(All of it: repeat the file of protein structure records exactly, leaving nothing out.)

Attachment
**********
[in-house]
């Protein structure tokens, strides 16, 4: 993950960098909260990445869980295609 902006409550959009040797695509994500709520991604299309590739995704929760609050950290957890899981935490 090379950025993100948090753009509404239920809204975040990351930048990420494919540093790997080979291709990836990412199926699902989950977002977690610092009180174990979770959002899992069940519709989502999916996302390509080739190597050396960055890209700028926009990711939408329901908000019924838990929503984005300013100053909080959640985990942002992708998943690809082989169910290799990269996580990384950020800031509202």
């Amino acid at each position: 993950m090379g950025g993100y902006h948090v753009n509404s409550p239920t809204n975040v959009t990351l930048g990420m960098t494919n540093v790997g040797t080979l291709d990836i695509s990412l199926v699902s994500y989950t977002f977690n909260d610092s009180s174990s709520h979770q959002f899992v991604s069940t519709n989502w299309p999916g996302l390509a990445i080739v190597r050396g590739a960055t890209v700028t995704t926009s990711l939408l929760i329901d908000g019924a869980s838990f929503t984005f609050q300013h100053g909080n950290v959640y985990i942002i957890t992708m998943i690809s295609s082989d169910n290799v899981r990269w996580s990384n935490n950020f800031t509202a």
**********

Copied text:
[in-house]
């Protein structure tokens, strides 16, 4: 993950960098909260990445869980295609 902006409550959009040797695509994500709520991604299309590739995704929760609050950290957890899981935490 090379950025993100948090753009509404239920809204975040990351930048990420494919540093790997080979291709990836990412199926699902989950977002977690610092009180174990979770959002899992069940519709989502999916996302390509080739190597050396960055890209700028926009990711939408329901908000019924838990929503984005300013100053909080959640985990942002992708998943690809082989169910290799990269996580990384950020800031509202």
């Amino acid at each position: 993950m090379g950025g993100y902006h948090v753009n509404s409550p239920t809204n975040v959009t990351l930048g990420m960098t494919n540093v790997g040797t080979l291709d990836i695509s990412l199926v699902s994500y989950t977002f977690n909260d610092s009180s174990s709520h979770q959002f899992v991604s069940t519709n989502w299309p999916g996302l390509a990445i080739v190597r050396g590739a960055t890209v700028t995704t926009s990711l939408l929760i329901d908000g019924a869980s838990f929503t984005f609050q300013h100053g909080n950290v959640y985990i942002i957890t992708m998943i690809s295609s082989d169910n290799v899981r990269w996580s990384n935490n950020f800031t509202a």